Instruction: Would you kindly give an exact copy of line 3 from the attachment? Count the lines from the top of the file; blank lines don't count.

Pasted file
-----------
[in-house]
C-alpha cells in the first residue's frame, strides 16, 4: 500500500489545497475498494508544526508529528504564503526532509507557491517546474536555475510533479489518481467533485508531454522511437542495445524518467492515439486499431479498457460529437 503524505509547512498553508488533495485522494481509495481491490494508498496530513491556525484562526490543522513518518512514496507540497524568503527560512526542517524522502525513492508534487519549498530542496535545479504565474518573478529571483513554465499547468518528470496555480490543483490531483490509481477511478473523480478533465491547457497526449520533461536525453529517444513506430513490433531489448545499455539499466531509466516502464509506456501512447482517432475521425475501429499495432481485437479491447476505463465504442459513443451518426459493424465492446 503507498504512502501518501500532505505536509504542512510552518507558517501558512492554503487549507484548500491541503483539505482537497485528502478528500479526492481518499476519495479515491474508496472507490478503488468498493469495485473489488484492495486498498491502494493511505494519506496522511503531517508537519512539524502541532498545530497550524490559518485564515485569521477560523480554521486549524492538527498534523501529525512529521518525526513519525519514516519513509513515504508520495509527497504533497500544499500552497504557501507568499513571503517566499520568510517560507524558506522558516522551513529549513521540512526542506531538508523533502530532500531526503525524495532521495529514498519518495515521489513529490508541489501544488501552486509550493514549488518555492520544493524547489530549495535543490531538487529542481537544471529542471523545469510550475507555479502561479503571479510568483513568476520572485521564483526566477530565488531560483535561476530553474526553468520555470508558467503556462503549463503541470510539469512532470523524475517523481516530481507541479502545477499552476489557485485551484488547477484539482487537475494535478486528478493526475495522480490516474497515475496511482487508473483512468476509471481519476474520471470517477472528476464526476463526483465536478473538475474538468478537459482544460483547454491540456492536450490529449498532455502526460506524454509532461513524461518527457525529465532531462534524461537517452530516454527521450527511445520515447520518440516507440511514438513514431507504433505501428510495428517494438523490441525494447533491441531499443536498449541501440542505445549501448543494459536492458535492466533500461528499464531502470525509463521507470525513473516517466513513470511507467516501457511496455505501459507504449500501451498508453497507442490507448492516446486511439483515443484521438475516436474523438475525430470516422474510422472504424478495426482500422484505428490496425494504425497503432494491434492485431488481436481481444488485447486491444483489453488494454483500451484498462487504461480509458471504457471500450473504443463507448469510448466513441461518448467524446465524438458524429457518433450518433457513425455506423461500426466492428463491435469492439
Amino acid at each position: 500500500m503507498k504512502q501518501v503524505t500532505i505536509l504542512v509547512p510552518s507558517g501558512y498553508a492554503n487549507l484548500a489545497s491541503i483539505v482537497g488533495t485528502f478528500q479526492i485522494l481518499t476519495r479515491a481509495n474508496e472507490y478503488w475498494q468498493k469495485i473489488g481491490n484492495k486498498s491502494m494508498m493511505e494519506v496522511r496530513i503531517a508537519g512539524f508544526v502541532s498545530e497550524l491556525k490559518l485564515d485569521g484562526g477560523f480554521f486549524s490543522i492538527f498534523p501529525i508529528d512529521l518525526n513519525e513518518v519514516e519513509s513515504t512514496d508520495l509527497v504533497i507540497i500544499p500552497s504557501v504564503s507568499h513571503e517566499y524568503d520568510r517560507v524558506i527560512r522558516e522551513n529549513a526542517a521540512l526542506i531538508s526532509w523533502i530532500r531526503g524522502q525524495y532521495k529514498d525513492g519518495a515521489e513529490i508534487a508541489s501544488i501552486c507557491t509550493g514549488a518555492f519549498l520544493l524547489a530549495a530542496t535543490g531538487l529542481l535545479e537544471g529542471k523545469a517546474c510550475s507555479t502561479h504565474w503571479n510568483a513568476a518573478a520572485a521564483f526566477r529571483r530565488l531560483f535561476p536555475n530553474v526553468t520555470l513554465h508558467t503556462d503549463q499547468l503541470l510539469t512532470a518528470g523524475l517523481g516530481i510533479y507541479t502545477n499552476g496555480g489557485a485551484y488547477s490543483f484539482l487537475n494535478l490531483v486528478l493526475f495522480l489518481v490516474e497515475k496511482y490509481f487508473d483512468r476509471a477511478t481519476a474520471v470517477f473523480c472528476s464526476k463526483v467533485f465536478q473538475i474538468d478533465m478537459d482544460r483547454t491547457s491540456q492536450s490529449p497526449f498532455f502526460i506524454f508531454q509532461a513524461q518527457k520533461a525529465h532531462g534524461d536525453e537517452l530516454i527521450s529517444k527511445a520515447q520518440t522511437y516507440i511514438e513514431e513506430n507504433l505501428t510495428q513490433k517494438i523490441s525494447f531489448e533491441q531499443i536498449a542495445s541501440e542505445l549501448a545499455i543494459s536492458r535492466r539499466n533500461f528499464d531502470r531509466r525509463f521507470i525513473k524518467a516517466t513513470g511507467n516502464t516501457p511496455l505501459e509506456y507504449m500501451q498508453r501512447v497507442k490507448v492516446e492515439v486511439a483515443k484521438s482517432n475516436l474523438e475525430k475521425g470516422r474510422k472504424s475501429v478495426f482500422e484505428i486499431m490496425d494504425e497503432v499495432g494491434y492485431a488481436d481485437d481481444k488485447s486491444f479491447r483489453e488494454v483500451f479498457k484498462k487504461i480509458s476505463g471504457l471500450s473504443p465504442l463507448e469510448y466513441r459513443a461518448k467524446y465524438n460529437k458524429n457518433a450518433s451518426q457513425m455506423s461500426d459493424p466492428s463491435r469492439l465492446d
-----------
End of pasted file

Amino acid at each position: 500500500m503507498k504512502q501518501v503524505t500532505i505536509l504542512v509547512p510552518s507558517g501558512y498553508a492554503n487549507l484548500a489545497s491541503i483539505v482537497g488533495t485528502f478528500q479526492i485522494l481518499t476519495r479515491a481509495n474508496e472507490y478503488w475498494q468498493k469495485i473489488g481491490n484492495k486498498s491502494m494508498m493511505e494519506v496522511r496530513i503531517a508537519g512539524f508544526v502541532s498545530e497550524l491556525k490559518l485564515d485569521g484562526g477560523f480554521f486549524s490543522i492538527f498534523p501529525i508529528d512529521l518525526n513519525e513518518v519514516e519513509s513515504t512514496d508520495l509527497v504533497i507540497i500544499p500552497s504557501v504564503s507568499h513571503e517566499y524568503d520568510r517560507v524558506i527560512r522558516e522551513n529549513a526542517a521540512l526542506i531538508s526532509w523533502i530532500r531526503g524522502q525524495y532521495k529514498d525513492g519518495a515521489e513529490i508534487a508541489s501544488i501552486c507557491t509550493g514549488a518555492f519549498l520544493l524547489a530549495a530542496t535543490g531538487l529542481l535545479e537544471g529542471k523545469a517546474c510550475s507555479t502561479h504565474w503571479n510568483a513568476a518573478a520572485a521564483f526566477r529571483r530565488l531560483f535561476p536555475n530553474v526553468t520555470l513554465h508558467t503556462d503549463q499547468l503541470l510539469t512532470a518528470g523524475l517523481g516530481i510533479y507541479t502545477n499552476g496555480g489557485a485551484y488547477s490543483f484539482l487537475n494535478l490531483v486528478l493526475f495522480l489518481v490516474e497515475k496511482y490509481f487508473d483512468r476509471a477511478t481519476a474520471v470517477f473523480c472528476s464526476k463526483v467533485f465536478q473538475i474538468d478533465m478537459d482544460r483547454t491547457s491540456q492536450s490529449p497526449f498532455f502526460i506524454f508531454q509532461a513524461q518527457k520533461a525529465h532531462g534524461d536525453e537517452l530516454i527521450s529517444k527511445a520515447q520518440t522511437y516507440i511514438e513514431e513506430n507504433l505501428t510495428q513490433k517494438i523490441s525494447f531489448e533491441q531499443i536498449a542495445s541501440e542505445l549501448a545499455i543494459s536492458r535492466r539499466n533500461f528499464d531502470r531509466r525509463f521507470i525513473k524518467a516517466t513513470g511507467n516502464t516501457p511496455l505501459e509506456y507504449m500501451q498508453r501512447v497507442k490507448v492516446e492515439v486511439a483515443k484521438s482517432n475516436l474523438e475525430k475521425g470516422r474510422k472504424s475501429v478495426f482500422e484505428i486499431m490496425d494504425e497503432v499495432g494491434y492485431a488481436d481485437d481481444k488485447s486491444f479491447r483489453e488494454v483500451f479498457k484498462k487504461i480509458s476505463g471504457l471500450s473504443p465504442l463507448e469510448y466513441r459513443a461518448k467524446y465524438n460529437k458524429n457518433a450518433s451518426q457513425m455506423s461500426d459493424p466492428s463491435r469492439l465492446d